What Happened at the U.S.-Africa Summit?
This past December, the Biden administration hosted heads of states and other leaders from Africa for the second U.S.-Africa summit. Eight years had lapsed since the first U.S.-Africa summit of 2014. The summit sent a signal to the world that the U.S. wants to strengthen its partnership with African countries, its people, and its institutions.
Amid the pomp that came with hosting an event of this kind, there were serious discussions on a myriad of continental challenges and opportunities yet to be activated. President Biden and Vice President Harris announced several initiatives that, if implemented, could make a big difference in the lives of many people living on the continent. Below is a list of some of the initiatives announced during the summit:
- Increase investment in Health and Build More Resilient Health Systems:
- As part of the Global Health Worker Initiative, which President Biden announced in May, the administration plans to work with Congress to invest $1.33 billion annually from 2022 to 2024 in health workforce in the region, for a total of at least $4 billion by Fiscal Year 2025, to help African countries close the gap in health workers, including clinicians, community health and care workers, and public health professionals.
- The President’s Emergency Plan for AIDS Relief (PEPFAR), the President’s Malaria Initiative (PMI), and the U.S. International Development Finance Corporation (DFC) announced plans to accelerate regional manufacturing capacity for vaccines, tests, and therapeutics, including PEPFAR’s plans to procure 15 million HIV tests produced by African manufacturers by 2025 and to shift at least 2 million patients on HIV treatments to use African-made products by 2030.
- African Democratic and Political Transitions (ADAPT): a three-year initiative aimed at countering democratic backsliding in partnership with regional bodies, governments, and civil society in support of durable political transitions. It needs $75 million over three years, which Congress will need to appropriate.
- 21st Century Partnership for African Security (21PAS): aimed to incentivize and bolster African efforts to implement and sustain security sector capacity and reforms. Will work with Congress to provide $100 million over three years for this pilot program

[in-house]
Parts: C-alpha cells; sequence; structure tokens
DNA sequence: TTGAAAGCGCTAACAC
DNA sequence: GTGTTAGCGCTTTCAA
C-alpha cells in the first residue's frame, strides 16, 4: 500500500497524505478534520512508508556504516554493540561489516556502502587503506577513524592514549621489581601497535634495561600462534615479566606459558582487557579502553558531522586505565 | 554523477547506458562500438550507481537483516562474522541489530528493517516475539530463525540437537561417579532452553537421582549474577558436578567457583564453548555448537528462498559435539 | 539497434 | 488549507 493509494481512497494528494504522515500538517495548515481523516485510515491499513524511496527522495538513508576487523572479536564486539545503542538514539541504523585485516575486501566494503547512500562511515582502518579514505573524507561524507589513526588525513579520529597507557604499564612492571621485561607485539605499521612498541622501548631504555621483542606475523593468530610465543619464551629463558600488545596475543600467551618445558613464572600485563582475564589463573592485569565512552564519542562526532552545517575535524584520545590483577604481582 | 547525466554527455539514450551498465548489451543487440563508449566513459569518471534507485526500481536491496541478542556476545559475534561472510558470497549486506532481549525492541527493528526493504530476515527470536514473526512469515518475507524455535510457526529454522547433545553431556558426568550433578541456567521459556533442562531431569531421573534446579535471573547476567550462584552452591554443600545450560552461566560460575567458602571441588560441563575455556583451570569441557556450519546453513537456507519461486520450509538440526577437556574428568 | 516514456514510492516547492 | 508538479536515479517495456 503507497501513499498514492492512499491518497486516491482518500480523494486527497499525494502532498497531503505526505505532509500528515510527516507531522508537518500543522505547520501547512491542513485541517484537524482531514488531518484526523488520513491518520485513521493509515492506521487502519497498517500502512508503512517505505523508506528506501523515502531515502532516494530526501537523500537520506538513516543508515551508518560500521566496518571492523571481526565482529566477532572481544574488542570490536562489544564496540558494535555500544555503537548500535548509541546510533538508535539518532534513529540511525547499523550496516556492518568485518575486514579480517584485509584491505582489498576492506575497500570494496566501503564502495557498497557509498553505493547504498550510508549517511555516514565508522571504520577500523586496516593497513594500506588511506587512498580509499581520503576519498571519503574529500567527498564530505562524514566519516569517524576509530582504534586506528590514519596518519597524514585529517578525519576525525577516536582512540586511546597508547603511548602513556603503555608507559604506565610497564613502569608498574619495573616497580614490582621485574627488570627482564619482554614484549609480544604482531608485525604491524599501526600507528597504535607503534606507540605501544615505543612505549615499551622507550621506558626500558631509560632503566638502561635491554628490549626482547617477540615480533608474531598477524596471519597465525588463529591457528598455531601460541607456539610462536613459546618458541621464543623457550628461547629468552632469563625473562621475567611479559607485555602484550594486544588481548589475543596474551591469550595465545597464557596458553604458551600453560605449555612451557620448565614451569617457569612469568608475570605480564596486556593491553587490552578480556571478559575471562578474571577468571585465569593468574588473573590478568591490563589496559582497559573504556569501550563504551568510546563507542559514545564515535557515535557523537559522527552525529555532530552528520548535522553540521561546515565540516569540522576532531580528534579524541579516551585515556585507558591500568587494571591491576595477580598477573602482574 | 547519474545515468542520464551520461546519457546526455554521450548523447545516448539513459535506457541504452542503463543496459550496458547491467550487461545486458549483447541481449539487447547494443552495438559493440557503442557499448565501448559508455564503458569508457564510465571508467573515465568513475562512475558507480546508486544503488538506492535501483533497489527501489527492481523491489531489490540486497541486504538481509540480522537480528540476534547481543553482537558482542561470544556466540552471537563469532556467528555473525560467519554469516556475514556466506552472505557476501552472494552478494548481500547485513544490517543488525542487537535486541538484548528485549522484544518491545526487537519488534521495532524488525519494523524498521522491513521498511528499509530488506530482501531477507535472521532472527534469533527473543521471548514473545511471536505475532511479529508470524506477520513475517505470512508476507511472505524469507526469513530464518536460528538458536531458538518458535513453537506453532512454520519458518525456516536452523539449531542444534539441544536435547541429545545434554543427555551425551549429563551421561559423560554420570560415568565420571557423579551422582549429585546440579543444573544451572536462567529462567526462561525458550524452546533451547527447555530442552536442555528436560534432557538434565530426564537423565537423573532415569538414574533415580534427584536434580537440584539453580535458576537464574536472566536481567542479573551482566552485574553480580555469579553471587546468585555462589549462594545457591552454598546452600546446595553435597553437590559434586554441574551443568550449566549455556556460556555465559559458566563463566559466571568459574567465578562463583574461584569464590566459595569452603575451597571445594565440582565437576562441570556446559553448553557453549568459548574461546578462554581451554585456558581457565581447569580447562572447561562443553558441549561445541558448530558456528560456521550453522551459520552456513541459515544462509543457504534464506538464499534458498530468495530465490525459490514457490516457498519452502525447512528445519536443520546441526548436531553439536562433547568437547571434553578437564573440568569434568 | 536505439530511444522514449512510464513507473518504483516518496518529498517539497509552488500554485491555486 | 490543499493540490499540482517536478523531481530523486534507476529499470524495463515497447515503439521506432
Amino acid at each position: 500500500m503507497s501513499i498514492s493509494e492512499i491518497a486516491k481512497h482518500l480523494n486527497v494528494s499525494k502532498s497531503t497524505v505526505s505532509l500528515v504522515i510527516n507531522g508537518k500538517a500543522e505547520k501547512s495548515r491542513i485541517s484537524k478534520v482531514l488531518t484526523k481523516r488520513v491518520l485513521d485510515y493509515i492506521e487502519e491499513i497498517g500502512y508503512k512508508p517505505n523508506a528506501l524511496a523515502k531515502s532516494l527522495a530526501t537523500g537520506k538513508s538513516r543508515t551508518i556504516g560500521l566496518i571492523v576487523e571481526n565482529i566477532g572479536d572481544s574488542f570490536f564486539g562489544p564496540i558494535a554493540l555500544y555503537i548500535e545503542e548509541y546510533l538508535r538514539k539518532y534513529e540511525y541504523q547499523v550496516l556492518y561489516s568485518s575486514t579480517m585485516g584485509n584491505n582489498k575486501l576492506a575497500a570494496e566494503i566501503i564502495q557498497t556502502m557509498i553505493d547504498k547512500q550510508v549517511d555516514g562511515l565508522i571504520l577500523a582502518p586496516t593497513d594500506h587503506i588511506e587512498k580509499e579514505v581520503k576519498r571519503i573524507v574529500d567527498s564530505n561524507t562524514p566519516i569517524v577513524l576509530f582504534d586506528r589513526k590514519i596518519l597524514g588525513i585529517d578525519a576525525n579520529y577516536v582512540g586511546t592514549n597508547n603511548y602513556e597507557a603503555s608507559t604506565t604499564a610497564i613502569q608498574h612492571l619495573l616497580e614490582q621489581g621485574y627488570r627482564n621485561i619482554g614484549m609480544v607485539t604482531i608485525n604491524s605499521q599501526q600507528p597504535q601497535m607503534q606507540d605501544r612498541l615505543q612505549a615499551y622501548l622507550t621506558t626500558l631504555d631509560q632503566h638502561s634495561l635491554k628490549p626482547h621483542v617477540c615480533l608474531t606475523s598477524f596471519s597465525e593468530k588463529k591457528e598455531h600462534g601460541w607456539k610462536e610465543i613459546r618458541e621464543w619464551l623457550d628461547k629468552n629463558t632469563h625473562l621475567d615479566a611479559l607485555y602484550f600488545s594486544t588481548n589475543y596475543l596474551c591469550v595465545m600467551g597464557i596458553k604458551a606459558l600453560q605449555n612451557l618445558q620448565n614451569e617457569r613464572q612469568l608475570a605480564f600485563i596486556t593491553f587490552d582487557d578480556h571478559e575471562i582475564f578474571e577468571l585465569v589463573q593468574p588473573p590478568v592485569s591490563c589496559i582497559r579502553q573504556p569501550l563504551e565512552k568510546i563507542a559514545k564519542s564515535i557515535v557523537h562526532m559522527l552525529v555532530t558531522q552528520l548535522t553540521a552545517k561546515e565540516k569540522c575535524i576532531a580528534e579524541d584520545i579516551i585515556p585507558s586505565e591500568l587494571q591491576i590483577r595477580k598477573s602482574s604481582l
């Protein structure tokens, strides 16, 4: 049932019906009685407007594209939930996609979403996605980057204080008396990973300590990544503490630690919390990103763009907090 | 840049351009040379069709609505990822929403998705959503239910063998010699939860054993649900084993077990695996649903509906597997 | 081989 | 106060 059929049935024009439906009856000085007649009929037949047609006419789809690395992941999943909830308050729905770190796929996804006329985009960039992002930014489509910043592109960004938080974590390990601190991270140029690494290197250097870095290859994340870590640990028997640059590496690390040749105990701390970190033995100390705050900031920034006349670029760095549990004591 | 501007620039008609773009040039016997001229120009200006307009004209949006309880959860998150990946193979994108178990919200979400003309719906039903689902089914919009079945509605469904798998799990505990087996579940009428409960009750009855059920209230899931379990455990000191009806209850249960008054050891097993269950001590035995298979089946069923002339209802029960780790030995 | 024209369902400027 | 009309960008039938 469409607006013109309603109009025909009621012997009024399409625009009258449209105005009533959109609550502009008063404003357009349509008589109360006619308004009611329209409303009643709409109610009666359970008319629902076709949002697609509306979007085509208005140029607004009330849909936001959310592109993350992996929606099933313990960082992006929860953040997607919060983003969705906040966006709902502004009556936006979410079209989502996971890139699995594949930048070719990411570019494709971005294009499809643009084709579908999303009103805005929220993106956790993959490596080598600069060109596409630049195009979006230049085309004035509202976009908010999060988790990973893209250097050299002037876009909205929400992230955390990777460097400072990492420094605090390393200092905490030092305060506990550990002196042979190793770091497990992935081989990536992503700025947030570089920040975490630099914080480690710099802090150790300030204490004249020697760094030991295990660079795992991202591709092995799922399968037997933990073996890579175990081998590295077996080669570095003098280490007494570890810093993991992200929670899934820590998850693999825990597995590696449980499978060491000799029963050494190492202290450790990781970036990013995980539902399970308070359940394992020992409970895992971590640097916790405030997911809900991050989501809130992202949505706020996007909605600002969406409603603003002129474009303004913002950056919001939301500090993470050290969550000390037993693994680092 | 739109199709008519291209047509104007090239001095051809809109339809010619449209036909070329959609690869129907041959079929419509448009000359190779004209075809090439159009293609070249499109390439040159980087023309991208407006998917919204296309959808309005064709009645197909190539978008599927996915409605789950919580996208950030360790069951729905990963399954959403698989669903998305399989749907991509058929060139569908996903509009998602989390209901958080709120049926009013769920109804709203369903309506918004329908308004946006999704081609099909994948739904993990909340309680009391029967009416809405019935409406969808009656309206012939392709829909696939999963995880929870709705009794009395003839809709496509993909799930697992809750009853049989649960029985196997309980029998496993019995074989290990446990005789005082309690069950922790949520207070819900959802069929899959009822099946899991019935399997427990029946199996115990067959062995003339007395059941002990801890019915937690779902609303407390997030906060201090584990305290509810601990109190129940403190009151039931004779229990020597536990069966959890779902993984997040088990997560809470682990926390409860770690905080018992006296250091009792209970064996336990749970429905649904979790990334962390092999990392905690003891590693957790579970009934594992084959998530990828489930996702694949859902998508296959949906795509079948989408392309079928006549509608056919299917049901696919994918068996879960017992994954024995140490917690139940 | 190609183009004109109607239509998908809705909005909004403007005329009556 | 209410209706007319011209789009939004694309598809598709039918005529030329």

- Digital Transformation with Africa, new initiative: aimed at expanding digital access and literacy across the continent. Will work with Congress to invest over $350 million and facilitate over $450 million in financing for the region, consistent with the African Union’s Digital Transformation Strategy.
- Millennium Challenge Corporation (MCC) announced its first regional multi-sectoral infrastructure compacts with the governments of Benin and Niger to support regional economic integration, trade, and cross-border collaboration.
- Trade: The U.S. government and the African Continental Free Trade Area (AfCFTA) Secretariat signed a Memorandum of Understanding to expand engagement to promote equitable, sustainable, and inclusive trade; boost competitiveness; and attract investment to the continent. If fully implemented, the Agreement is expected to create a combined continent-wide market of 1.3 billion people and $3.4 trillion, which would be the fifth-largest economy in the world.
The success of these initiatives will depend on how they are implemented and the availability of funding resources. As we begin the new year and congressional session, the Office of Government Relations will continue to engage in policy discussion related to these initiatives where they align with our church policies. The Episcopal Office of Global Partnerships also continues to build relations with Anglican Communion partners in the region, as our work together serve to advance the mission of the church.
The Office of Government Relations